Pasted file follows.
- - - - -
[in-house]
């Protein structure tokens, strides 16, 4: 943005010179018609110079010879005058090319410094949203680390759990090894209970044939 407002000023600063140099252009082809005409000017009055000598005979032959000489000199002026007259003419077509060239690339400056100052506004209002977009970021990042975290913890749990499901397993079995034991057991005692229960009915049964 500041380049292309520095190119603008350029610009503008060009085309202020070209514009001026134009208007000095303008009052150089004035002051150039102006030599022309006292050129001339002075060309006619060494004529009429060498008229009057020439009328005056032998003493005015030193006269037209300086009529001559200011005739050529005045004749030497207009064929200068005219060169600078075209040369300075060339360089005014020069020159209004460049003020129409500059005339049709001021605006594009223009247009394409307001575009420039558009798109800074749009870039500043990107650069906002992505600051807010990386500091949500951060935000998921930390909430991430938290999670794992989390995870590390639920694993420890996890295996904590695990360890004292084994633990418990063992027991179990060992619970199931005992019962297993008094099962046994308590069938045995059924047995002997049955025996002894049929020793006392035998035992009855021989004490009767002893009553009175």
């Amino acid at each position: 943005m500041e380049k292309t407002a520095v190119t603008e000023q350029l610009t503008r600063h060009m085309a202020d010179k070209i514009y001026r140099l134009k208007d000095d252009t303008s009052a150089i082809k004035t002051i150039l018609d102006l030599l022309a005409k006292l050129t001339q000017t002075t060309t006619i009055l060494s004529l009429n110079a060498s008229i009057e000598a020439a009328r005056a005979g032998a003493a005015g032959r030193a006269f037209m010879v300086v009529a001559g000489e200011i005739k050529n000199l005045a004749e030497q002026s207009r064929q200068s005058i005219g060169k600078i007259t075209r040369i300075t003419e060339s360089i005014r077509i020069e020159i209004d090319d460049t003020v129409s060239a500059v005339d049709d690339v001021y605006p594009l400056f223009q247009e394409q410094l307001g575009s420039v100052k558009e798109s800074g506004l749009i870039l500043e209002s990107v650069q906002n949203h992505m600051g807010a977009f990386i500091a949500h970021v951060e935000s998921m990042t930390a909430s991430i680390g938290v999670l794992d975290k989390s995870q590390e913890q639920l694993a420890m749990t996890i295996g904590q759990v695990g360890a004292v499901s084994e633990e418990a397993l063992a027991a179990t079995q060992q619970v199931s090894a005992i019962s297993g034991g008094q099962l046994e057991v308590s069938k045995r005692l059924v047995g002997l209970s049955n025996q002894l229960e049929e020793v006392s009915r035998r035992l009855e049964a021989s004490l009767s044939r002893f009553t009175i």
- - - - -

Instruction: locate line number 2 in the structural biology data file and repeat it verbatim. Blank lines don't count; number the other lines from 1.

């Protein structure tokens, strides 16, 4: 943005010179018609110079010879005058090319410094949203680390759990090894209970044939 407002000023600063140099252009082809005409000017009055000598005979032959000489000199002026007259003419077509060239690339400056100052506004209002977009970021990042975290913890749990499901397993079995034991057991005692229960009915049964 500041380049292309520095190119603008350029610009503008060009085309202020070209514009001026134009208007000095303008009052150089004035002051150039102006030599022309006292050129001339002075060309006619060494004529009429060498008229009057020439009328005056032998003493005015030193006269037209300086009529001559200011005739050529005045004749030497207009064929200068005219060169600078075209040369300075060339360089005014020069020159209004460049003020129409500059005339049709001021605006594009223009247009394409307001575009420039558009798109800074749009870039500043990107650069906002992505600051807010990386500091949500951060935000998921930390909430991430938290999670794992989390995870590390639920694993420890996890295996904590695990360890004292084994633990418990063992027991179990060992619970199931005992019962297993008094099962046994308590069938045995059924047995002997049955025996002894049929020793006392035998035992009855021989004490009767002893009553009175």